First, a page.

Gov. Ron DeSantis ‘Absolutely Not’ in Favor of Criminalizing Women Who Obtain Abortions

Gov. Ron DeSantis said Florida’s abortion ban applies to medical practitioners who perform abortions.

Florida Gov. Ron DeSantis on Sept. 13 vowed not to support criminalizing women who receive abortions in his state.

The Republican, who is running in the 2024 presidential nomination race, made the comments in an interview with CBS News.

“We have no criminal penalty,” said Mr. DeSantis, who signed a Florida law in April to ban abortions after six weeks. “The penalties are for the physician,” he added.

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Florida’s six-week abortion ban is not currently in effect as legal challenges play out in court against a longer 15-week ban that is being challenged by Planned Parenthood, the American Civil Liberties Union (ACLU), and others.

The legislation, known as Senate Bill 300 or the Heartbeat Protection Act, prohibits physicians from “knowingly performing or inducing a termination of pregnancy after the gestational age of the fetus is determined to be more than 6 weeks, rather than 15 weeks.”

However, the bill also states that “any person who willfully performs or actively participates in a termination of pregnancy” may also face third-degree felony charges.

DeSantis Defends Ban

The legislation does include exceptions for cases where the abortion is “necessary to save the pregnant woman’s life or avert a serious risk of substantial and irreversible physical impairment of a major bodily function of the pregnant woman other than a psychological condition.” In those cases, a written determination must be made by two physicians if possible, or one physician when another physician is not available for consultation.

Women are also exempt from the ban if their pregnancy has not yet reached the third trimester and the unborn child has a “fatal fetal abnormality.” This must also be certified in writing by two physicians, according to the legislation.

A pro-abortion protester holds a sign as she demonstrates in Miami after the U.S. Supreme Court overturned Roe v. Wade on June 24, 2022. (Marco Bello/Reuters)
A pro-abortion protester holds a sign as she demonstrates in Miami after the U.S. Supreme Court overturned Roe v. Wade on June 24, 2022. (Marco Bello/Reuters)

Despite the wording, Mr. DeSantis insisted Wednesday that the bill text is not aimed at women and only the physicians or abortion providers.

“That is not for the women,” he said, to which CBS interviewer Norah O’Donnell responded, “Is a woman not actively participating in the termination of her pregnancy?”

“No,” Mr. DeSantis responded. “Because she’s not a medical practitioner.”

The Republican stressed that he is “absolutely not” in favor of “criminalizing women” and that it “will not happen in Florida.”

Mr. DeSantis, however, still stressed that he has and will continue to support pro-life policies if he becomes president of the United States.

Still, he acknowledged that Florida’s abortion rates are rising amid stricter laws on abortion in nearby states.

“The issue with Florida is that the southeastern states have very very strong pro-life laws, Florida is litigating under a 15-week, and so we have become, against our wishes, a destination,” he said, adding that the state’s Heartbeat Protection Act, if the courts allow it to go into effect, would likely put an end to what he called “abortion tourism.”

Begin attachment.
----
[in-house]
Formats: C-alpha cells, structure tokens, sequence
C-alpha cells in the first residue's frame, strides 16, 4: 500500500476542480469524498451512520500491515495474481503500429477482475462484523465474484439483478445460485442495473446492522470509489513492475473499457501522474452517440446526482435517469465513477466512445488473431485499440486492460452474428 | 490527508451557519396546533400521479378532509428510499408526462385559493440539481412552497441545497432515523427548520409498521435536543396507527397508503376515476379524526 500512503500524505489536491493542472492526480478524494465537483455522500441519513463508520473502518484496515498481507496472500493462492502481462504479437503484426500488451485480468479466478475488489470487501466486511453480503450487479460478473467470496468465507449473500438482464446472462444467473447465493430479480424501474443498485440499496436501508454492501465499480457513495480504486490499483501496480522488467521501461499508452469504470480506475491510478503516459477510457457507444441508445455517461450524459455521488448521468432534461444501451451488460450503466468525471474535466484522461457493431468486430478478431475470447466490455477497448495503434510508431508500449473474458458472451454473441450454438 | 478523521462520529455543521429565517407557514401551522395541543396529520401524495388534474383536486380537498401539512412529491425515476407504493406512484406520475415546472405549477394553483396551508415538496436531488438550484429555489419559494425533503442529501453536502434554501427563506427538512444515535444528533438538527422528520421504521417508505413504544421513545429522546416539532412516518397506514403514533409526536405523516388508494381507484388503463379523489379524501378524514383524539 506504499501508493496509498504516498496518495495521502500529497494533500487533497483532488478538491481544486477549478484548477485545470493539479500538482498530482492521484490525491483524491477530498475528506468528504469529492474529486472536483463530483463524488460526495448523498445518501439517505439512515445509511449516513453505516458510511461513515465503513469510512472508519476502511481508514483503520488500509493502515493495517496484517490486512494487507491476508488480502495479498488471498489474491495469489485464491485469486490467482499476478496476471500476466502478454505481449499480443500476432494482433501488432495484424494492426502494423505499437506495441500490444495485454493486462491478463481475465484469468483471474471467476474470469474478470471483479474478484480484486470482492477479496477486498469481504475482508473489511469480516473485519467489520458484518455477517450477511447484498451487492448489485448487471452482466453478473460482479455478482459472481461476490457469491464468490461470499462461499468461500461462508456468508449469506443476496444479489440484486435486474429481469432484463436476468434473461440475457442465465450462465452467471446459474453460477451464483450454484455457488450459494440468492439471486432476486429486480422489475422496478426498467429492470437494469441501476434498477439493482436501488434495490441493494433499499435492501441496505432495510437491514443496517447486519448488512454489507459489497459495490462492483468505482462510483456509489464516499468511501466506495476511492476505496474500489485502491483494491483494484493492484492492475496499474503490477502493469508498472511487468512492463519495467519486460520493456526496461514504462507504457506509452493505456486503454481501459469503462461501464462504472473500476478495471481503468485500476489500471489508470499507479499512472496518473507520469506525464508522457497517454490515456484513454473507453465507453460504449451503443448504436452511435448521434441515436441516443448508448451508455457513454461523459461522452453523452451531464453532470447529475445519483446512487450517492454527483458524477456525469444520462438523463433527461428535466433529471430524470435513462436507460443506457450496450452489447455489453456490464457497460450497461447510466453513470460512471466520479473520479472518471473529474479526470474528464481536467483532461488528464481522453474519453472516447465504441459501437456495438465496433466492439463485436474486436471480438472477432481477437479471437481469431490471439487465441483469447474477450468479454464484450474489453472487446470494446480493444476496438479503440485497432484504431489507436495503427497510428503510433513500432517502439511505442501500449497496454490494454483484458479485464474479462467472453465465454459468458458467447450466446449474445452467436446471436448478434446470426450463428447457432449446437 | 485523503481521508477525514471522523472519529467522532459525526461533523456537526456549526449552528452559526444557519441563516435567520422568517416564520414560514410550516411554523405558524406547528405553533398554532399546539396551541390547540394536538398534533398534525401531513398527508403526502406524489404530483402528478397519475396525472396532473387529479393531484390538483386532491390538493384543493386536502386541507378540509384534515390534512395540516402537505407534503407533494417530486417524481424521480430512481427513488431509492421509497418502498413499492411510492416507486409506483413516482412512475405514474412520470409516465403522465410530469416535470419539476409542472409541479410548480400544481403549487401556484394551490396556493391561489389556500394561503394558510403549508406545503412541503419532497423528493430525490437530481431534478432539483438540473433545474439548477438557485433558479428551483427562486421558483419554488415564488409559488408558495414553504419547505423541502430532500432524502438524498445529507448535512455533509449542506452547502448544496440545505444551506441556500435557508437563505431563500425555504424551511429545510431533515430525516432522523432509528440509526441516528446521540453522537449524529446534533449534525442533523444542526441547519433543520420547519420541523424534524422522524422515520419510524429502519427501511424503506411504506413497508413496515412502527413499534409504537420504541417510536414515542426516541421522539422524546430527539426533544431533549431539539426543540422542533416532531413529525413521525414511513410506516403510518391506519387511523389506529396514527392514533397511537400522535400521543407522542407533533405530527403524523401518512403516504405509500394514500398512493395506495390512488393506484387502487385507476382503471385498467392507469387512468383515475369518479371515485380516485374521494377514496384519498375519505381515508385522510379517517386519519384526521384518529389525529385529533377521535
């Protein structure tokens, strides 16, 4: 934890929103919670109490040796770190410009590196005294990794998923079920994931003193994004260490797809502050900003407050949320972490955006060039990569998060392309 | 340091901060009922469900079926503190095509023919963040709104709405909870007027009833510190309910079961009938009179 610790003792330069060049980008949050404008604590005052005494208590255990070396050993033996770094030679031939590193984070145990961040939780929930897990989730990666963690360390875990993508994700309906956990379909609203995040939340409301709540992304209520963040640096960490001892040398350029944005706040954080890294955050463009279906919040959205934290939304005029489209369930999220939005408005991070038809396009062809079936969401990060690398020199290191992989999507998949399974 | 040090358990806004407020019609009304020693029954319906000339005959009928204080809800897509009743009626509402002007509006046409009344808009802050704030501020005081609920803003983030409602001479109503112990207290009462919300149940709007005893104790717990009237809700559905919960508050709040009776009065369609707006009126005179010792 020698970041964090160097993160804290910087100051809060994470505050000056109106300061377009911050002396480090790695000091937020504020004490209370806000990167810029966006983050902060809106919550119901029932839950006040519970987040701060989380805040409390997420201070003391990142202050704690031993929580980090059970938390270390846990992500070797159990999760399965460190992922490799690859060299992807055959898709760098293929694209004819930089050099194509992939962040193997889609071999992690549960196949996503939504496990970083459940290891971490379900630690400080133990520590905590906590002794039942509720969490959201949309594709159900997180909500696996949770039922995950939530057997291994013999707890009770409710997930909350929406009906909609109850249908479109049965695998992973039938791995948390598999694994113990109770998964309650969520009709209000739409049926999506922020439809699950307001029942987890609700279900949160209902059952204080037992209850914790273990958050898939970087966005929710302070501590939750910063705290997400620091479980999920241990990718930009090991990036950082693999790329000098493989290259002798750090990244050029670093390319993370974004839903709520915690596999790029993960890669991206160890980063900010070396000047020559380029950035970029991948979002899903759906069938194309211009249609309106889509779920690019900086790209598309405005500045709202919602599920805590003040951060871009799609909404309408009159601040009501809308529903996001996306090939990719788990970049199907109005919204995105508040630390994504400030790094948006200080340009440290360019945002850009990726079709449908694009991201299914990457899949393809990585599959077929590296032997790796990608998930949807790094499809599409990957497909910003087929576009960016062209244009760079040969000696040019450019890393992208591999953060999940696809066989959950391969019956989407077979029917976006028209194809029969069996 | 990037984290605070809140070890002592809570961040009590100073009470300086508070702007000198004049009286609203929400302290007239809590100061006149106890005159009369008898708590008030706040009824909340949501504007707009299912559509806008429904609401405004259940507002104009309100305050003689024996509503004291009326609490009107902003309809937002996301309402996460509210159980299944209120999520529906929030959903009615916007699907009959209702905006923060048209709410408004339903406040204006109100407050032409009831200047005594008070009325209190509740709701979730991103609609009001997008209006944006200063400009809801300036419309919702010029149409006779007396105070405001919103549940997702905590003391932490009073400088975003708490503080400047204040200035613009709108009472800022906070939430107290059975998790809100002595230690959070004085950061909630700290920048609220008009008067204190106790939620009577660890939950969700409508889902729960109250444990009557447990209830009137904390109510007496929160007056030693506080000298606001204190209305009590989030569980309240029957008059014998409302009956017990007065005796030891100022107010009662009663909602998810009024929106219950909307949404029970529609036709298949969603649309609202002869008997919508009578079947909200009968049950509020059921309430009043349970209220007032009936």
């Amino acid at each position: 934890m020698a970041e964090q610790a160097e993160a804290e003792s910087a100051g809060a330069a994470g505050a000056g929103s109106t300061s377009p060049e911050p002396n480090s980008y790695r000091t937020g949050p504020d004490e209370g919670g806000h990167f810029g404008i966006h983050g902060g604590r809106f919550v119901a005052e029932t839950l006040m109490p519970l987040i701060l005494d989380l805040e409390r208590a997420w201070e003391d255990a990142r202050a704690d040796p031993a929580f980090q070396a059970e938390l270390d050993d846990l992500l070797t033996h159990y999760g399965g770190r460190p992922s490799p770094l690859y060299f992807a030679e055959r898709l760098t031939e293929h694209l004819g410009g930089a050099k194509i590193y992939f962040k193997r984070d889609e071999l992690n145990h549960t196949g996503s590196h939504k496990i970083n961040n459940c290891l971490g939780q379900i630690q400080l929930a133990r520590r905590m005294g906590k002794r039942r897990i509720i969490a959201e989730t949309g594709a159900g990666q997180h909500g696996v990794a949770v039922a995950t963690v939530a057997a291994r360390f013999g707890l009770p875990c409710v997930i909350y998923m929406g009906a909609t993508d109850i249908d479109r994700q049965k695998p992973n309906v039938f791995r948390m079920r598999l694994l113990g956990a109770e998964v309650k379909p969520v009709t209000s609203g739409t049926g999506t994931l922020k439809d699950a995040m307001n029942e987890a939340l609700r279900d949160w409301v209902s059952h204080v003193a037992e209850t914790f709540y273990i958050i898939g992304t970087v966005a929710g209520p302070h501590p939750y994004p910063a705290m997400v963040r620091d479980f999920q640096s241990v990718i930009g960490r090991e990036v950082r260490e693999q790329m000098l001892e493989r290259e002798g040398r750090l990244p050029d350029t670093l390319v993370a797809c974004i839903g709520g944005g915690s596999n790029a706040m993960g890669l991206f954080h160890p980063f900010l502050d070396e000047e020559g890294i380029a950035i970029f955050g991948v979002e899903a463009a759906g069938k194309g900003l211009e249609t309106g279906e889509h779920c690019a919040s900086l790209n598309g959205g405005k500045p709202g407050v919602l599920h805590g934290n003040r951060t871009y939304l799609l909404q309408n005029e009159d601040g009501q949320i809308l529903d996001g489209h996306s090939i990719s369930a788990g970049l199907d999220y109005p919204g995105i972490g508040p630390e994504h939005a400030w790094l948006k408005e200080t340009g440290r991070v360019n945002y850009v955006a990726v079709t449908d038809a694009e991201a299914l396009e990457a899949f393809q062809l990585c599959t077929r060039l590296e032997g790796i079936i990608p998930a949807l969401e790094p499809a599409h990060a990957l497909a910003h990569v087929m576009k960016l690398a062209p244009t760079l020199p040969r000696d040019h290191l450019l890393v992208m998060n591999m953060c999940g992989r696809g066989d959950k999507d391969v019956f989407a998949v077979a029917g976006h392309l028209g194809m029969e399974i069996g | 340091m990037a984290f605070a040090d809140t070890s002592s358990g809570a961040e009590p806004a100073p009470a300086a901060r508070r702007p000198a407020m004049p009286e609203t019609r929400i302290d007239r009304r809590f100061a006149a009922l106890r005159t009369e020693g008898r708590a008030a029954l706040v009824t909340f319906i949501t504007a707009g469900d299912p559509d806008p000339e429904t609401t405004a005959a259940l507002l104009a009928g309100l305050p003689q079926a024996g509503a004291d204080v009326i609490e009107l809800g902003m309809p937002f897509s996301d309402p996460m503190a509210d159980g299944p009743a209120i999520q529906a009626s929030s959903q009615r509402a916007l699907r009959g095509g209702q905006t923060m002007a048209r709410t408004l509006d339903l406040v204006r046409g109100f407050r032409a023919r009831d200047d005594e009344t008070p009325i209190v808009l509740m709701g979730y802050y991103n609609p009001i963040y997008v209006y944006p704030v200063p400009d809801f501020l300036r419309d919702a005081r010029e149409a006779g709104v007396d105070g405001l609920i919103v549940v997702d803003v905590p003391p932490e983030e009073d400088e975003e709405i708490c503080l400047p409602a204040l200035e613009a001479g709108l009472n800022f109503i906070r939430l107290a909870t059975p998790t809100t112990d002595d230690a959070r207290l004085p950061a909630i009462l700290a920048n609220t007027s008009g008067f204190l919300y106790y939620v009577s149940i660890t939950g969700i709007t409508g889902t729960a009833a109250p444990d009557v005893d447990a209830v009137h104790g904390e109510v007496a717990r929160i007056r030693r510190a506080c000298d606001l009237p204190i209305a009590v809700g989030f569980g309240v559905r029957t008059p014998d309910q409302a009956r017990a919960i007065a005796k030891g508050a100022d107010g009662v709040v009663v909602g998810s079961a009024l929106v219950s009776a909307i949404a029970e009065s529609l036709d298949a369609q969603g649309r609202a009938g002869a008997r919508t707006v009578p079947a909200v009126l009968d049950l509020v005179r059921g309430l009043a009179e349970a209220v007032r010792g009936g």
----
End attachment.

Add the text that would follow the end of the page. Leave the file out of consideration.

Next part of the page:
“We don’t want to be an abortion tourism destination,” he said.

State Supreme Court Considers Law

Mr. DeSantis’ comments come as the Florida Supreme Court continues to consider the state’s 15-week ban on abortion, which was signed into law by the governor in 2022.

Opponents of the measure have centered their arguments on a provision in the Florida Constitution that protects the right to privacy.

Florida Gov. Ron DeSantis gives a press conference in Steinhatchee, Fla., on Aug. 31, 2023. (Sean Rayford/Getty Images)
Florida Gov. Ron DeSantis gives a press conference in Steinhatchee, Fla., on Aug. 31, 2023. (Sean Rayford/Getty Images)

The court last week heard oral arguments regarding that ban, which will determine whether the six-week ban goes into effect.

During the hearing, Planned Parenthood vowed to continue to fight for abortion access “through all possible avenues.”

The people of Florida have “said over and over that their right to control their own bodies and make their own health care decisions should remain a protected right in the Florida constitution,” Stephanie Fraim, president and CEO of Planned Parenthood of Southwest and Central Florida, told the court, according to the ACLU.

“Moreover, the Florida Supreme Court must respect the decades of precedent that make this law clearly unconstitutional. Floridians understand that this ban is a gross overreach into their lives, and they will not stand for it,” Ms. Fraim added.

Elsewhere, Whitney White, staff attorney for the ACLU Reproductive Freedom Project, said the Florida Supreme Court should “respect the rule of law and protect the right of people to make personal medical decisions during pregnancy for themselves.”

However, the state Supreme Court justices questioned the privacy provision, with Chief Justice Carlos Muñiz telling plaintiffs during the Sept. 8 hearing that “in a legal sense, privacy may have included abortion, but it doesn’t seem like the people of Florida really had an actual debate over this when it was adopted,” The Washington Post reported.

The Florida Supreme Court has not revealed a timeline for a ruling on the matter.

Mr. DeSantis’ Republican presidential rivals Sen. Tim Scott (R-S.C.) and former Vice President Mike Pence have both expressed support for a national 15-week abortion ban.

Original News Source Link – Epoch Times

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